Last Sunday we watched and discussed the movie called The Corporation. It gives you a well-rounded perspective on the formation of the corporation, how it gained the rights and privileges it enjoys in today's economy, and the problems that this particular institution creates in our society. It is very informative and thought-provoking. Here's a synopsis of the movie but you should watch it in its entirety.

Some of the action steps that came up in our discussion after the viewing of this movie included re-assessing what it is we purchase and why we purchase it not to mention where is the item we are purchasing manufactured, as well as sharing with friends and family about the issues surrounding U.S. consumers and the consequences of our increasing consumption. 

Up-coming Film Screenings

Up-coming film screenings in the Long Island area, in case anyone is interested and would like to attend:

Gasland: this Saturday (6/9)  from 7-9:15, in Babylon, free admission. The movie looks at the controversial issue of fracking.

The Harvest: next Wednesday 6/13 at 7:30 pm, in Huntington, $15 including a reception. This movie looks at the plight of migrant child farmworkers in the US. This film is actually from the same director as The Dark Side of Chocolate, and he will be there in person.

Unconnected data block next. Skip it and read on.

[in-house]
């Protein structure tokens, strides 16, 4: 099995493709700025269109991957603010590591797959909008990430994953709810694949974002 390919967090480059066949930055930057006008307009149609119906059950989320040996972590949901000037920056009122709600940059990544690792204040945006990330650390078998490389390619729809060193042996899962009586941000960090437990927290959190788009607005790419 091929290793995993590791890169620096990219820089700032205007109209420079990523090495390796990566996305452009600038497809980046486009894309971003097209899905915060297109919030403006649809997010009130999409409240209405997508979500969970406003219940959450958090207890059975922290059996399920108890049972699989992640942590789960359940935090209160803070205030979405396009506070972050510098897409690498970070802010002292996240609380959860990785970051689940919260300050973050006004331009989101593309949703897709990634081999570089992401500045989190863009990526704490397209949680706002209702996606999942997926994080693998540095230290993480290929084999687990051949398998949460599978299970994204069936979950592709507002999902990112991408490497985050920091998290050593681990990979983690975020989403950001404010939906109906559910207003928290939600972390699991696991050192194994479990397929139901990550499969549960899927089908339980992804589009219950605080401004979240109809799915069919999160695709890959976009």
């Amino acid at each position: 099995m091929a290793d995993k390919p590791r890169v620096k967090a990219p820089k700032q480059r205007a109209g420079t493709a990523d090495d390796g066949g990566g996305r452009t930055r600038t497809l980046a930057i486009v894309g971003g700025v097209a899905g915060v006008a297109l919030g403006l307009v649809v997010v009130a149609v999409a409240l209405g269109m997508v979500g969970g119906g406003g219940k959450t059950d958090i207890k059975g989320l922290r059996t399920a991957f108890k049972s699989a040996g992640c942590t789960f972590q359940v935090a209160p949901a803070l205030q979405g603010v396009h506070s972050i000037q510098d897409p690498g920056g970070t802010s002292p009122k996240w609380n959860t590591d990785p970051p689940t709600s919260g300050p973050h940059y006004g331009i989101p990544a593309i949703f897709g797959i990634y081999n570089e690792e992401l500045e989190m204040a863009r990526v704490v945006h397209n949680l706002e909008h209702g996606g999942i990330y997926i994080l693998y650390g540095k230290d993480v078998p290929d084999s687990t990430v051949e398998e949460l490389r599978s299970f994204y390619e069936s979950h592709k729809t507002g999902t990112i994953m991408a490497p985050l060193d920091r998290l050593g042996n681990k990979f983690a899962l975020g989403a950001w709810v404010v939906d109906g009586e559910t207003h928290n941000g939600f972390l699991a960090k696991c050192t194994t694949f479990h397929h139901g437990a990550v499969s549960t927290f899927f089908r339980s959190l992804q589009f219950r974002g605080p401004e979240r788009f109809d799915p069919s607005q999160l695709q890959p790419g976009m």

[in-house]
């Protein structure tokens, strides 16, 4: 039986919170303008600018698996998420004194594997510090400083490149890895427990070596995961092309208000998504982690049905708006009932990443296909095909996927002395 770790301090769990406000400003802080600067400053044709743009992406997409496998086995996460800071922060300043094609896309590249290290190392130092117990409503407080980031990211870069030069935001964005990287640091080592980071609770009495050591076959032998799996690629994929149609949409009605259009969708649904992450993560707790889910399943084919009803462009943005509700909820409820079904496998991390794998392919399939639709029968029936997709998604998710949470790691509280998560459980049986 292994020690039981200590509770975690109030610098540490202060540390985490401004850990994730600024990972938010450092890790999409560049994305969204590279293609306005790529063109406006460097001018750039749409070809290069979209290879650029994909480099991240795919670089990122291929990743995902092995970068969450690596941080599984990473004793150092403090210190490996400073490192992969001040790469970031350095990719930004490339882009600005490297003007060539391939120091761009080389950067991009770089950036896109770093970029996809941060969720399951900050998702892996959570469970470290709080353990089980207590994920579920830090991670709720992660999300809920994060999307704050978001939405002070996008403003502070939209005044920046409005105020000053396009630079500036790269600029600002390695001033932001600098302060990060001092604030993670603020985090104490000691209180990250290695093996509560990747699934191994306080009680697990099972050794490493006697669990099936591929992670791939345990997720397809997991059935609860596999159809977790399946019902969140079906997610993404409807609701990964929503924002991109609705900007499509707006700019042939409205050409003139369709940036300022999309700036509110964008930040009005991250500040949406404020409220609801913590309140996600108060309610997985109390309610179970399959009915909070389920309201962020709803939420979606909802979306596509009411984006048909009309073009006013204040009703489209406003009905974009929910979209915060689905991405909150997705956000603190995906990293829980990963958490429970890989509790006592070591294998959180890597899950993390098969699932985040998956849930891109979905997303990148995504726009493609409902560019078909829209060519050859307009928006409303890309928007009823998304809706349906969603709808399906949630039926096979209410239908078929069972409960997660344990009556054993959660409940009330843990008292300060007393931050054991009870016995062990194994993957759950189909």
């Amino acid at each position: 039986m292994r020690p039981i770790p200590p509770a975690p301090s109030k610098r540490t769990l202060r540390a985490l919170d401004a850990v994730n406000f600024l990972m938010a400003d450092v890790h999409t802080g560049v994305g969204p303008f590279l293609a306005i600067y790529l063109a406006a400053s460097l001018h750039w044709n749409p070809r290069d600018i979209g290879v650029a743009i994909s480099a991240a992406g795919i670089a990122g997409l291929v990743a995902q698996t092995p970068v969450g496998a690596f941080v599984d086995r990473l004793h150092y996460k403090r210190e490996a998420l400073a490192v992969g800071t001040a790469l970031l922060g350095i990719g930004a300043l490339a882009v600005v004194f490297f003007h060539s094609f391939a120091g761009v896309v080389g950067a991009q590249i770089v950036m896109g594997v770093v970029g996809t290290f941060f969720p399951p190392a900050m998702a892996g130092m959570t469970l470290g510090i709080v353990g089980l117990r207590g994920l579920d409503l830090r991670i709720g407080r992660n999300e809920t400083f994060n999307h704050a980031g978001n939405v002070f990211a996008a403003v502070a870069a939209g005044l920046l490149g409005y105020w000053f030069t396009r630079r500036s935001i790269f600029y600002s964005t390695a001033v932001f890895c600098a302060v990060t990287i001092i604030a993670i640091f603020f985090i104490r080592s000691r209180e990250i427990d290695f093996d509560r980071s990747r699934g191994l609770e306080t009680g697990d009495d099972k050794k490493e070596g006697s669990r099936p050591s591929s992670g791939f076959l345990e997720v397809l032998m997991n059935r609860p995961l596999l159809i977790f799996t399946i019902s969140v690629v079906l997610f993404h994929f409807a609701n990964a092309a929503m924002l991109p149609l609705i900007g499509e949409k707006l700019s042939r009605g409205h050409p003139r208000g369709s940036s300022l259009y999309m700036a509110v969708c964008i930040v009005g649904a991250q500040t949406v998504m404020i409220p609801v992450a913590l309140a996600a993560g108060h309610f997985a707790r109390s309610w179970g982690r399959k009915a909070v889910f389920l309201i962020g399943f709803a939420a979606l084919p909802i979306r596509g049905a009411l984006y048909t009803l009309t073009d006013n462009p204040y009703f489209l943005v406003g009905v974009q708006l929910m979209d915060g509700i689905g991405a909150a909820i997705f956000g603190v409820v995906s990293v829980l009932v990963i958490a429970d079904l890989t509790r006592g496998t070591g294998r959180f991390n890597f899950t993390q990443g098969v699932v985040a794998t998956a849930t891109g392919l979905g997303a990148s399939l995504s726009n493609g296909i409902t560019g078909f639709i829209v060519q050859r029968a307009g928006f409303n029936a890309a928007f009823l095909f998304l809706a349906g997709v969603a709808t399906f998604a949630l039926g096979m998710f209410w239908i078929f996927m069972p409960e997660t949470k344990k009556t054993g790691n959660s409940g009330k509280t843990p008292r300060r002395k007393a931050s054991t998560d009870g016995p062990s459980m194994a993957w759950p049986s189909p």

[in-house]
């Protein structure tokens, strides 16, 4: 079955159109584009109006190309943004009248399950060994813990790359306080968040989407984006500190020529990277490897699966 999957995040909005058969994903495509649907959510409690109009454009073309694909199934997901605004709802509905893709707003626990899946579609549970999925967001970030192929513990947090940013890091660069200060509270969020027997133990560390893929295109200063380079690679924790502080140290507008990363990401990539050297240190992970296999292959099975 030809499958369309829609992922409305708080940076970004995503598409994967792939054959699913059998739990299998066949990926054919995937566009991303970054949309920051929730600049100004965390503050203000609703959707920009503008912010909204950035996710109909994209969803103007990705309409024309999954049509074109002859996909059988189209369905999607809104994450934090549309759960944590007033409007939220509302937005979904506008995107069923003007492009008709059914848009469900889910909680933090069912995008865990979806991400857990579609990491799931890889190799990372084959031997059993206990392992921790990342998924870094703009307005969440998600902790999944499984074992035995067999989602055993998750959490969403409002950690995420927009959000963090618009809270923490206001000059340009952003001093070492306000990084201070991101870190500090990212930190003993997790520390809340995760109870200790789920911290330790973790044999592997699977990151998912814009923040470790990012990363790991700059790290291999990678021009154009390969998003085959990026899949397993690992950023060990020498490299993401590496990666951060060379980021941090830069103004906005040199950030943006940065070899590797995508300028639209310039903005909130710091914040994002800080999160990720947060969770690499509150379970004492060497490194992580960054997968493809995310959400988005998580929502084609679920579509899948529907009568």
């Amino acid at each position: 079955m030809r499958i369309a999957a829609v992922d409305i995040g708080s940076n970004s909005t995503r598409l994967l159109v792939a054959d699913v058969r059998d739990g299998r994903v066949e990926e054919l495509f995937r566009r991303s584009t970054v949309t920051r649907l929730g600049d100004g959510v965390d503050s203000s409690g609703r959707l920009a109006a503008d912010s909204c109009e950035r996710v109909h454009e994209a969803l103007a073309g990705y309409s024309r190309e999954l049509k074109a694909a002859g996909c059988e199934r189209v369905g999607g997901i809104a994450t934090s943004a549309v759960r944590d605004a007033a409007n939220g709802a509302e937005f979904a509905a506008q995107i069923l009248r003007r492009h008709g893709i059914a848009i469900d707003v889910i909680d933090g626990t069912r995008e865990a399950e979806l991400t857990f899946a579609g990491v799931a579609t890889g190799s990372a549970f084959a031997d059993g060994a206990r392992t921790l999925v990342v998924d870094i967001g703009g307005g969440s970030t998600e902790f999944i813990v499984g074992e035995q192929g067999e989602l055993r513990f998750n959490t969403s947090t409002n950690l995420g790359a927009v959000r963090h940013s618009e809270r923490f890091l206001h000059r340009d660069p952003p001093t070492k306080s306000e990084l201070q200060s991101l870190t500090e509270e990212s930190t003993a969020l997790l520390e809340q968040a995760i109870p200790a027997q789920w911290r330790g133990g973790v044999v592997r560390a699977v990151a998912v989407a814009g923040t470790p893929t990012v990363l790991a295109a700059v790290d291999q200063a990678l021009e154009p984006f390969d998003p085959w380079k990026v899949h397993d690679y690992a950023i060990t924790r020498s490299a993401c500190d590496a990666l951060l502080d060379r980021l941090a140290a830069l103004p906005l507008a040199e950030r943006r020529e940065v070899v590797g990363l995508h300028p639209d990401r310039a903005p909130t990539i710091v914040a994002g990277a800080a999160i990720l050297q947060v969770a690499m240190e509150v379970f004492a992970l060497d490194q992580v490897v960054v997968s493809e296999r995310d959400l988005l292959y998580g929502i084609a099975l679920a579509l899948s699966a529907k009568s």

Human Rights Watch Film Festival - New York: June 14 - 28 at the Lincoln Center in New York City, sponsored by Human Rights Watch. Films feature a variety of human rights issues; go to the page for more information on the movies. 

Wednesday, May 16, 2012

Social Justice in Action :)

Our group recently decided that we needed to include some action along with some of our discussions and our studies of various social justice issues. So Derek forwarded us some information about the National Association of Letter Carrier's Food Drive, and we decided to volunteer our time for a few hours. All the food collected by letter carriers (your friendly neighborhood postmen and postwomen) during their annual food drive on May 12th was to be sorted and distributed by Island Harvest (a Long Island food bank). For more information on Island Harvest you can click here. We all had a good time and were very happy to have spent this time serving our community.

Here are some photos of those in our group who were able to make it (oh, and my mom too who is visiting from California, hee hee):

All the food collected on Long Island is distributed via Island Harvest, a Long Island food bank. 

Neatly stacked and sorted boxes; we filled about 4 or 5 of these things (am I correct?). 

Our group taking a dinner break halfway through. 

Now you see them....

Now you don't. 

Our sorting and packing table

Busy checking, sorting, packing, checking, sorting, packing....rinse and repeat. :) 

Friday, March 16, 2012

HIV/AIDS Overview

Here's the link to the HIV/AIDS overview presentation on

Presentation via on HIV/AIDS overview